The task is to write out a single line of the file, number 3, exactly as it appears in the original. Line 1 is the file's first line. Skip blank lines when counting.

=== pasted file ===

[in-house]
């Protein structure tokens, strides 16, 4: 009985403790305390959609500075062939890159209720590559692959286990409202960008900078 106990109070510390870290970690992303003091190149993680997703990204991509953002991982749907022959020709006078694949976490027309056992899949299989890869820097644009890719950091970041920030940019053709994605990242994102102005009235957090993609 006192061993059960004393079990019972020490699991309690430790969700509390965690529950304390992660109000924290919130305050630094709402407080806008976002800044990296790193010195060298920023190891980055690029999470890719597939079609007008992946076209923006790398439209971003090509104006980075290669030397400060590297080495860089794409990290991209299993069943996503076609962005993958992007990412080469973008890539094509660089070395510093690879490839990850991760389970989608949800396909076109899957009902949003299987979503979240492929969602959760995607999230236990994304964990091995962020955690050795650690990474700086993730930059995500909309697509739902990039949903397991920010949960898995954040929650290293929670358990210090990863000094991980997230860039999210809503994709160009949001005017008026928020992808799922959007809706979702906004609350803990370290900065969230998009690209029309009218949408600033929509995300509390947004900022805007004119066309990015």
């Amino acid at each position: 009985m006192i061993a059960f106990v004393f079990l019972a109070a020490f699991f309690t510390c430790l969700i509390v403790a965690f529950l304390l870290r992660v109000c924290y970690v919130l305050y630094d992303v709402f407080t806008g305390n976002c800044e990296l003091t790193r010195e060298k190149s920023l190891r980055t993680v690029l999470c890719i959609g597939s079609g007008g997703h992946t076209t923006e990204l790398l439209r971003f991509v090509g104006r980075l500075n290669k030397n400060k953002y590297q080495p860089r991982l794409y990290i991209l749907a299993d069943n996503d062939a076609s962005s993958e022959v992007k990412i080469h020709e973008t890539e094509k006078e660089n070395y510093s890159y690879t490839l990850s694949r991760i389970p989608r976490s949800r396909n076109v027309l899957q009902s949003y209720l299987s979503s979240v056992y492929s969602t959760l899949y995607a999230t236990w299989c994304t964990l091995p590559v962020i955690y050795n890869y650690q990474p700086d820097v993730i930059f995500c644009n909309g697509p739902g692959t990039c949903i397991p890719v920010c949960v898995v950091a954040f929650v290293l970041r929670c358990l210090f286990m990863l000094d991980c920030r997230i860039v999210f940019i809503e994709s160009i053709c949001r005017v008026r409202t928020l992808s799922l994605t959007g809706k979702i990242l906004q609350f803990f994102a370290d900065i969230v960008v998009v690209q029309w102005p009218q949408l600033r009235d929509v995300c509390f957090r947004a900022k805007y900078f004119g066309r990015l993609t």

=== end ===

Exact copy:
């Amino acid at each position: 009985m006192i061993a059960f106990v004393f079990l019972a109070a020490f699991f309690t510390c430790l969700i509390v403790a965690f529950l304390l870290r992660v109000c924290y970690v919130l305050y630094d992303v709402f407080t806008g305390n976002c800044e990296l003091t790193r010195e060298k190149s920023l190891r980055t993680v690029l999470c890719i959609g597939s079609g007008g997703h992946t076209t923006e990204l790398l439209r971003f991509v090509g104006r980075l500075n290669k030397n400060k953002y590297q080495p860089r991982l794409y990290i991209l749907a299993d069943n996503d062939a076609s962005s993958e022959v992007k990412i080469h020709e973008t890539e094509k006078e660089n070395y510093s890159y690879t490839l990850s694949r991760i389970p989608r976490s949800r396909n076109v027309l899957q009902s949003y209720l299987s979503s979240v056992y492929s969602t959760l899949y995607a999230t236990w299989c994304t964990l091995p590559v962020i955690y050795n890869y650690q990474p700086d820097v993730i930059f995500c644009n909309g697509p739902g692959t990039c949903i397991p890719v920010c949960v898995v950091a954040f929650v290293l970041r929670c358990l210090f286990m990863l000094d991980c920030r997230i860039v999210f940019i809503e994709s160009i053709c949001r005017v008026r409202t928020l992808s799922l994605t959007g809706k979702i990242l906004q609350f803990f994102a370290d900065i969230v960008v998009v690209q029309w102005p009218q949408l600033r009235d929509v995300c509390f957090r947004a900022k805007y900078f004119g066309r990015l993609t």